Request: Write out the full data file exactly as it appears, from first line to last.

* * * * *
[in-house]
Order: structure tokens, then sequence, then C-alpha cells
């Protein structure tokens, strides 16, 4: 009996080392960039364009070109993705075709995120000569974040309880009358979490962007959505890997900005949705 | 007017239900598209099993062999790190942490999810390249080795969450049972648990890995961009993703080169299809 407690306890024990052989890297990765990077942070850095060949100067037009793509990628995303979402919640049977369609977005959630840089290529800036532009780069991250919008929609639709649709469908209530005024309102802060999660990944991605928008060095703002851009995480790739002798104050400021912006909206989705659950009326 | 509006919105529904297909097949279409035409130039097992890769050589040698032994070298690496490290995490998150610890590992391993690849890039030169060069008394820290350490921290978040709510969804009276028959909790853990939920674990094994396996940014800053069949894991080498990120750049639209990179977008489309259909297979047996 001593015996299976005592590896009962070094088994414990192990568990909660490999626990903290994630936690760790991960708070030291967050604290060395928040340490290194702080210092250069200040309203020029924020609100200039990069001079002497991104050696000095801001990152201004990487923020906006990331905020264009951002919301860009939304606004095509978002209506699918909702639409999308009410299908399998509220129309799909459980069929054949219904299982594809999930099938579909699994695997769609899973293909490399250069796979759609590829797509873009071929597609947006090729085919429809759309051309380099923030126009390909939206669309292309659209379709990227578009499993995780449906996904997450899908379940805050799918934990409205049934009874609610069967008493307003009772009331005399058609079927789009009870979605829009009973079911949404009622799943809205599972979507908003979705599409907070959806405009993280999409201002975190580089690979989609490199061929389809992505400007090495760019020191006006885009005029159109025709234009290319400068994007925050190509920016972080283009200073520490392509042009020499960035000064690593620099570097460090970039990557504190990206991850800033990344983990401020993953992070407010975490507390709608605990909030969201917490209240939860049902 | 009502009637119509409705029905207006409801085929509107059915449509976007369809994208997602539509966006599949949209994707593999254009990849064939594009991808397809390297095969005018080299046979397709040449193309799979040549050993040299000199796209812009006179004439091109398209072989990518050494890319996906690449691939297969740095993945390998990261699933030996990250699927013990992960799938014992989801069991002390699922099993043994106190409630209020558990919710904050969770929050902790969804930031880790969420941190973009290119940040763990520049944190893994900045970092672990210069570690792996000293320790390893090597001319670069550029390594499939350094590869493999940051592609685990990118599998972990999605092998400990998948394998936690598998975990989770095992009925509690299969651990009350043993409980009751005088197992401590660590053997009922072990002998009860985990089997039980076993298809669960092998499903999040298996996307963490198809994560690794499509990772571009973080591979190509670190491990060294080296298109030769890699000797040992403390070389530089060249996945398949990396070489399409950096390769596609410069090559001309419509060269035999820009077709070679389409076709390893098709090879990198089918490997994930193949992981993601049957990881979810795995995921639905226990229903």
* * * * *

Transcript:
[in-house]
Order: structure tokens, then sequence, then C-alpha cells
């Protein structure tokens, strides 16, 4: 009996080392960039364009070109993705075709995120000569974040309880009358979490962007959505890997900005949705 | 007017239900598209099993062999790190942490999810390249080795969450049972648990890995961009993703080169299809 407690306890024990052989890297990765990077942070850095060949100067037009793509990628995303979402919640049977369609977005959630840089290529800036532009780069991250919008929609639709649709469908209530005024309102802060999660990944991605928008060095703002851009995480790739002798104050400021912006909206989705659950009326 | 509006919105529904297909097949279409035409130039097992890769050589040698032994070298690496490290995490998150610890590992391993690849890039030169060069008394820290350490921290978040709510969804009276028959909790853990939920674990094994396996940014800053069949894991080498990120750049639209990179977008489309259909297979047996 001593015996299976005592590896009962070094088994414990192990568990909660490999626990903290994630936690760790991960708070030291967050604290060395928040340490290194702080210092250069200040309203020029924020609100200039990069001079002497991104050696000095801001990152201004990487923020906006990331905020264009951002919301860009939304606004095509978002209506699918909702639409999308009410299908399998509220129309799909459980069929054949219904299982594809999930099938579909699994695997769609899973293909490399250069796979759609590829797509873009071929597609947006090729085919429809759309051309380099923030126009390909939206669309292309659209379709990227578009499993995780449906996904997450899908379940805050799918934990409205049934009874609610069967008493307003009772009331005399058609079927789009009870979605829009009973079911949404009622799943809205599972979507908003979705599409907070959806405009993280999409201002975190580089690979989609490199061929389809992505400007090495760019020191006006885009005029159109025709234009290319400068994007925050190509920016972080283009200073520490392509042009020499960035000064690593620099570097460090970039990557504190990206991850800033990344983990401020993953992070407010975490507390709608605990909030969201917490209240939860049902 | 009502009637119509409705029905207006409801085929509107059915449509976007369809994208997602539509966006599949949209994707593999254009990849064939594009991808397809390297095969005018080299046979397709040449193309799979040549050993040299000199796209812009006179004439091109398209072989990518050494890319996906690449691939297969740095993945390998990261699933030996990250699927013990992960799938014992989801069991002390699922099993043994106190409630209020558990919710904050969770929050902790969804930031880790969420941190973009290119940040763990520049944190893994900045970092672990210069570690792996000293320790390893090597001319670069550029390594499939350094590869493999940051592609685990990118599998972990999605092998400990998948394998936690598998975990989770095992009925509690299969651990009350043993409980009751005088197992401590660590053997009922072990002998009860985990089997039980076993298809669960092998499903999040298996996307963490198809994560690794499509990772571009973080591979190509670190491990060294080296298109030769890699000797040992403390070389530089060249996945398949990396070489399409950096390769596609410069090559001309419509060269035999820009077709070679389409076709390893098709090879990198089918490997994930193949992981993601049957990881979810795995995921639905226990229903």